Advanced technology vehicles, including hybrid electric vehicles (HEVs), plug-in hybrid electric vehicles (PHEVs), electric vehicles (EVs), and fuel cell vehicles (FCVs), can be part of the solution to the energy and environmental problems facing both industrialized and developing countries today.
Using these vehicles results in greater vehicle fuel economy, which provides the following benefits:
Consumers save money on powering their vehicles
Countries reduce their oil dependence and vulnerability to market fluctuations and price shocks
Countries reduce their emissions of greenhouse gases (GHGs) and other air pollutants
The energy sustainability of today's transportation-dependent lifestyle is increased
These vehicles are becoming widely accepted by the public, with most major car manufacturers offering some type of EV model. Along with an increasing market acceptance, charging stations are being installed in large numbers to recharge vehicle batteries using electricity.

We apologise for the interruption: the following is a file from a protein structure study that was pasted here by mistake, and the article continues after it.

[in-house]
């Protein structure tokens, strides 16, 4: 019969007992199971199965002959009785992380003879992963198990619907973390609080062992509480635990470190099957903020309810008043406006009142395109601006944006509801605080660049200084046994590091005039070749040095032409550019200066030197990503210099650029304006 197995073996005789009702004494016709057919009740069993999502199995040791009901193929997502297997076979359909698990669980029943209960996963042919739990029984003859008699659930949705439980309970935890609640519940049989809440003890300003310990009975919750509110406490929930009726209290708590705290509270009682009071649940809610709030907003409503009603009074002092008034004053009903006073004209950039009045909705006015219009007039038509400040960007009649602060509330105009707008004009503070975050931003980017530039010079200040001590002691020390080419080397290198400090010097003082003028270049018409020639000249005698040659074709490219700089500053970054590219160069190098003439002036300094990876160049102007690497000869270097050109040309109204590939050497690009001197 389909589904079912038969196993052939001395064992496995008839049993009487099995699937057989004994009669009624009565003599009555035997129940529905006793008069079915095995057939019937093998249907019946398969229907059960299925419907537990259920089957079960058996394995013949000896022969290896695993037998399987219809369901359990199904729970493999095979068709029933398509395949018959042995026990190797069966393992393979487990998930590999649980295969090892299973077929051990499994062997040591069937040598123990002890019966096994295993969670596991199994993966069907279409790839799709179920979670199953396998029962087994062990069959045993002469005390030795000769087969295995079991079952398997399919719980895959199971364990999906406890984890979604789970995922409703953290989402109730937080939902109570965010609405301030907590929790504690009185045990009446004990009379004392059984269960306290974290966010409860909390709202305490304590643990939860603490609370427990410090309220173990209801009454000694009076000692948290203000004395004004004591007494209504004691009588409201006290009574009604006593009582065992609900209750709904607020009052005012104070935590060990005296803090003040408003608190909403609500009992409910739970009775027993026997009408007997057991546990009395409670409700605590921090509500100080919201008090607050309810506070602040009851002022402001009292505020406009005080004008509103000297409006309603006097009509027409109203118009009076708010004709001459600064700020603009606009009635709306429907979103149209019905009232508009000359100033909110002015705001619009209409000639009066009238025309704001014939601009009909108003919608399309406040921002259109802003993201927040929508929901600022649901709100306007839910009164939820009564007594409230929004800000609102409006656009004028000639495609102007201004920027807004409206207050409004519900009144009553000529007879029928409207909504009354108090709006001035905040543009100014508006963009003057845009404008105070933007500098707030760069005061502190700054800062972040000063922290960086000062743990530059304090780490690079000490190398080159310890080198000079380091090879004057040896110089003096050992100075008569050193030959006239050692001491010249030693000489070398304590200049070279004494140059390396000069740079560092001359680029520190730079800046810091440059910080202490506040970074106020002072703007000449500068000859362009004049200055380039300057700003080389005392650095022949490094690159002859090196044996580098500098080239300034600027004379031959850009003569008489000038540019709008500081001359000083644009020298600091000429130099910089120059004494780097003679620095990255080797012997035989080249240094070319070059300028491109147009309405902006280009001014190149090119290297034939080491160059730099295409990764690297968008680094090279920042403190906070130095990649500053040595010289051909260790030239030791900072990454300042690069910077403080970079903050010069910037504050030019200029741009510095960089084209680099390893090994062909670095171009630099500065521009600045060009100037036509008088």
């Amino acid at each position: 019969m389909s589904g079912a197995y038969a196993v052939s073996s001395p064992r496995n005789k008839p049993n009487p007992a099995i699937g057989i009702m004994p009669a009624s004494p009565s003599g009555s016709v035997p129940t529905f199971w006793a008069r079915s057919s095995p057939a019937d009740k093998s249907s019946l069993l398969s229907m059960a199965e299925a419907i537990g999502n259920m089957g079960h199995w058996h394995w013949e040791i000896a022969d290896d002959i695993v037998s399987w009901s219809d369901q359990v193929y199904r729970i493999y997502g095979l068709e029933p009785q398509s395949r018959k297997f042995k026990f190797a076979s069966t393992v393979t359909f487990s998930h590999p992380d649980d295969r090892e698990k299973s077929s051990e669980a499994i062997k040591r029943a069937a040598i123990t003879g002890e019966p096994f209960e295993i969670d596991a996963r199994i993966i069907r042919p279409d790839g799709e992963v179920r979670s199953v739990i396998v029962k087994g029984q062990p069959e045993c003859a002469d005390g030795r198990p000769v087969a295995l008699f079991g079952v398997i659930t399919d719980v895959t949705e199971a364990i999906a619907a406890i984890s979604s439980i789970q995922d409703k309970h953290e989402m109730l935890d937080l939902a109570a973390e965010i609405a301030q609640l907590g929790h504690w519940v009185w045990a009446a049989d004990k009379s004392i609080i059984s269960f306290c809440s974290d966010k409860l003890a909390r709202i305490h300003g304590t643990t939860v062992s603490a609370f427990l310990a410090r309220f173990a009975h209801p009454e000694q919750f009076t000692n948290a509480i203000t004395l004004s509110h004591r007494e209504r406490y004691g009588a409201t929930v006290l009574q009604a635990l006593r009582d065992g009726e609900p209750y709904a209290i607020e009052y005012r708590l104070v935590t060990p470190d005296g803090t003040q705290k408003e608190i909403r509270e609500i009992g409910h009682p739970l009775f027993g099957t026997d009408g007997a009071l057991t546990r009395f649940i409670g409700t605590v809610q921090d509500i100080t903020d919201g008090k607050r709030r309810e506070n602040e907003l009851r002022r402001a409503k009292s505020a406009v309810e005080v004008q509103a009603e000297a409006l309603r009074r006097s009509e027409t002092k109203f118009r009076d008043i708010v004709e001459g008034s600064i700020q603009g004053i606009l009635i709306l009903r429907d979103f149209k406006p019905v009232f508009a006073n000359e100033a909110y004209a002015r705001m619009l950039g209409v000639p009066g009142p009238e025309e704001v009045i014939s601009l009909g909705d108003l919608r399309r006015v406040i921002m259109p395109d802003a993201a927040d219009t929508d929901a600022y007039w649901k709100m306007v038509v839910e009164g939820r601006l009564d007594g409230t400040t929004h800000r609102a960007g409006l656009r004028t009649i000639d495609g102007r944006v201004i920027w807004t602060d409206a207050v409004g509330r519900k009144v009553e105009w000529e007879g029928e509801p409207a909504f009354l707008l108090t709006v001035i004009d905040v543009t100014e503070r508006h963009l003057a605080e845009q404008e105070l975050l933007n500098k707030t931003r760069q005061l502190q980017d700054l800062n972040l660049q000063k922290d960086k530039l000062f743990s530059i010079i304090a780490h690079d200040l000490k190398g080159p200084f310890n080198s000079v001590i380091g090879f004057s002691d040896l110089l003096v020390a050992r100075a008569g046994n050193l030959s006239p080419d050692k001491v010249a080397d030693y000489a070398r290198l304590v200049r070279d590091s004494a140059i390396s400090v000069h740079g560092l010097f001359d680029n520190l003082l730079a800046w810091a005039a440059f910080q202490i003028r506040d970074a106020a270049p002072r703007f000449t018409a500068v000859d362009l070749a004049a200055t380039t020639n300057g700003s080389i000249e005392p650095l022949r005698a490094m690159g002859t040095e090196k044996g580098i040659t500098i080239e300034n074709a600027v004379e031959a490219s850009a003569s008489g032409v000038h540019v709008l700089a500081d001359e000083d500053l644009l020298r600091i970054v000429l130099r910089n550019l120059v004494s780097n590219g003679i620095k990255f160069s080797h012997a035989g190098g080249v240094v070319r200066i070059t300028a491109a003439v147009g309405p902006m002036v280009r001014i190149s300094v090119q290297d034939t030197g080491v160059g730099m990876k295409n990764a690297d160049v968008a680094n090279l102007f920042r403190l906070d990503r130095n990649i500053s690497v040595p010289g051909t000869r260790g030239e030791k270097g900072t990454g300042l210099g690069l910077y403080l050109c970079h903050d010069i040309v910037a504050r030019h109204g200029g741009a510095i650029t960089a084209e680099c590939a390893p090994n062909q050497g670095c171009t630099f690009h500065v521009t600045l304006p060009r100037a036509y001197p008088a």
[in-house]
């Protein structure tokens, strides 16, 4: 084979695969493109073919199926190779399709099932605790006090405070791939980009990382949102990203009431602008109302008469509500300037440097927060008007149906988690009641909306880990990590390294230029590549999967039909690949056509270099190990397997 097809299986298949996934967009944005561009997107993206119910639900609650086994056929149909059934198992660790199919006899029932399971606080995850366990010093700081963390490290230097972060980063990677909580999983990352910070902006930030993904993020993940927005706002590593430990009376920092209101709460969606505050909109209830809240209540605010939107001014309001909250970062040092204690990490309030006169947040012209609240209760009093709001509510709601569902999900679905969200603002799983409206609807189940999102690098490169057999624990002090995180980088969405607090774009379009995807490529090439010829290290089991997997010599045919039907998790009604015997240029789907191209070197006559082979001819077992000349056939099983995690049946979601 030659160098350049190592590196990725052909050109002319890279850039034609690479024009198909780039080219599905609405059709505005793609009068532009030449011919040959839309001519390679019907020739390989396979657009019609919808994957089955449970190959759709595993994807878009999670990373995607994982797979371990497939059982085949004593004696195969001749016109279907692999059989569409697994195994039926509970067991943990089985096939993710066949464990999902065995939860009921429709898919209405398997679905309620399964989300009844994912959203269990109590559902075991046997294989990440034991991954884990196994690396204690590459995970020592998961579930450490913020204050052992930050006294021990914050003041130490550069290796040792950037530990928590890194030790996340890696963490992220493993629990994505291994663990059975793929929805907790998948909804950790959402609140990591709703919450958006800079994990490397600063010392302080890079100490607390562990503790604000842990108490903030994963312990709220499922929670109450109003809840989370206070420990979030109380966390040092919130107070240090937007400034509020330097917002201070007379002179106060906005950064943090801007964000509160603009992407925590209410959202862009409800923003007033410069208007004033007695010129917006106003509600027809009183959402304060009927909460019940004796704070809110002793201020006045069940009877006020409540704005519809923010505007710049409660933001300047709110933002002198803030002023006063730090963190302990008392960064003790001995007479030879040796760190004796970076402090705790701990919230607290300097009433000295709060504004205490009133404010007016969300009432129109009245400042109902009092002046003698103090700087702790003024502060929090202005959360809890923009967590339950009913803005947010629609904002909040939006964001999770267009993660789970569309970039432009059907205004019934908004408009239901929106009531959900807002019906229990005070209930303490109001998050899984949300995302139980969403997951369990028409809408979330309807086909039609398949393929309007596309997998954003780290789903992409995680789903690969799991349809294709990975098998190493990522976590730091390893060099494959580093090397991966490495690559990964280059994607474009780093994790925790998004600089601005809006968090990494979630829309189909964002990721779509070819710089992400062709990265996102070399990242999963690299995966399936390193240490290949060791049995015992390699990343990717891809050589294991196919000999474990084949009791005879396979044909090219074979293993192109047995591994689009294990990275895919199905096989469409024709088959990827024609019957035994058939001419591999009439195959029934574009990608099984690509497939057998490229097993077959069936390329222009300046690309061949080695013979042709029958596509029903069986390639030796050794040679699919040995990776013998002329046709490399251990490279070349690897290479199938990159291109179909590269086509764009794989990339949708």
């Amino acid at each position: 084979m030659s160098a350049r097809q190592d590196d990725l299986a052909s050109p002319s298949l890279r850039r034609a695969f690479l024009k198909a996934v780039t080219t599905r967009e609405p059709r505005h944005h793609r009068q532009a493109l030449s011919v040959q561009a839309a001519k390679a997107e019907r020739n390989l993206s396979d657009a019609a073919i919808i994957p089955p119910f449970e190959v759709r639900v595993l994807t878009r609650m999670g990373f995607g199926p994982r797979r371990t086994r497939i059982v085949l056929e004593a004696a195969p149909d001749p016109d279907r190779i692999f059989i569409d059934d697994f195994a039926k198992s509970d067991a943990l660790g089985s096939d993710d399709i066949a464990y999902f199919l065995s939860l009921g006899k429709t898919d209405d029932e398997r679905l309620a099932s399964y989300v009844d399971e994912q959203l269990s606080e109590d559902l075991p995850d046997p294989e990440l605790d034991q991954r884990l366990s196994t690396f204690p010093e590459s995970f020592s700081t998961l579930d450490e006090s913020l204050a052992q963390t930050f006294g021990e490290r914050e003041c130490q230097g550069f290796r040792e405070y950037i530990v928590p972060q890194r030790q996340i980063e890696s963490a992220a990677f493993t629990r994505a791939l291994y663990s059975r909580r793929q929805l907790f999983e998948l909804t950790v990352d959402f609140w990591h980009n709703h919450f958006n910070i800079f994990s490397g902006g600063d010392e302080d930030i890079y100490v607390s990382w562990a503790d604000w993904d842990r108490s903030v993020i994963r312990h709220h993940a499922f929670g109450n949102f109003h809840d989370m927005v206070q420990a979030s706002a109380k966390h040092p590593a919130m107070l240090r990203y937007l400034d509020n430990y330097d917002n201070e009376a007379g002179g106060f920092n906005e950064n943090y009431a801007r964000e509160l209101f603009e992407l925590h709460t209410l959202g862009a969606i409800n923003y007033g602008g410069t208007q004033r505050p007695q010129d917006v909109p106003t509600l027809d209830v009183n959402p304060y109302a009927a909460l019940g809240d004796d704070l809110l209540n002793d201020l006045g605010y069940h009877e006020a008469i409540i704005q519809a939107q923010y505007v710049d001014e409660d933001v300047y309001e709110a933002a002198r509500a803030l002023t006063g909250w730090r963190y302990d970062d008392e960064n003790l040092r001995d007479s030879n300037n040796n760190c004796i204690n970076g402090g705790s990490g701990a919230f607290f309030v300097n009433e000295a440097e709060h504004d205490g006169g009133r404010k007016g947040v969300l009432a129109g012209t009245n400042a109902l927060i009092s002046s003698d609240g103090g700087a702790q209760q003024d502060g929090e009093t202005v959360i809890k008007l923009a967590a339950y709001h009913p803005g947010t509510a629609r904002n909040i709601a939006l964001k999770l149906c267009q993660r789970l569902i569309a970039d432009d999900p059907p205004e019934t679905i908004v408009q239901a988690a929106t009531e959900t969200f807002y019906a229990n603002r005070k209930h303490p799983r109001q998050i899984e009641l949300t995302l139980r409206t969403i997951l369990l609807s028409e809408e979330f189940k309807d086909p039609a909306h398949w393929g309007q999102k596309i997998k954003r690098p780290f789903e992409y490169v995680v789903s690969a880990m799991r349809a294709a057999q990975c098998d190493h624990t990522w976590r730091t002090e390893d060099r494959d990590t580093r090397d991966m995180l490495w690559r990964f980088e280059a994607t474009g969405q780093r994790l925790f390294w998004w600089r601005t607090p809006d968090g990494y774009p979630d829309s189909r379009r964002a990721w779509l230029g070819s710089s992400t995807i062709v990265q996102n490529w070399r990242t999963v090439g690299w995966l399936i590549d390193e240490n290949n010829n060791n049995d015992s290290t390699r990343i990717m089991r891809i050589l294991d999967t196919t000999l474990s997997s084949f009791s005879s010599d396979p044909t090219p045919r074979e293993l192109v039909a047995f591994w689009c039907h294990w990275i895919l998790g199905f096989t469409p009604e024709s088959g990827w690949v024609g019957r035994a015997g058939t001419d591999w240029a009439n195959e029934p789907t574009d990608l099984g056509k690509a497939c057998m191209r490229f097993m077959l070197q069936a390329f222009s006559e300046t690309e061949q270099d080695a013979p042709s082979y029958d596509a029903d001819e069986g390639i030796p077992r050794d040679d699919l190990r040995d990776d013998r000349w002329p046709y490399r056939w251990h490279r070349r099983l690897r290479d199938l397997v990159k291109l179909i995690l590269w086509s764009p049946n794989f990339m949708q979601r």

Rapid advances in energy storage technologies, specifically lithium-ion batteries, over the past decade have made market introduction of advanced, fuel-efficient vehicles possible. Research and development is ongoing, and hybrid and electric vehicles entering the market in two or three years will build upon the performance of today’s vehicles. Battery researchers are working to overcome the specific technical barriers of cost, performance, calendar life, and abuse tolerance.
Watch this short video to see how EVs work.
Source: US DOE
With the increased focus on these technologies, the Implementing Agreement for co-operation for Hybrid and Electric Vehicles (IA-HEV) considers fostering policy discussions and information exchange on HEVs, PHEVs, EVs, batteries, and FCVs to be vital. Ongoing IA-HEV Tasks collect information on the numbers and types of PHEVs, EVs, and HEVs; technical specifications; government programmes to promote development; and the behavioral data of vehicle operators.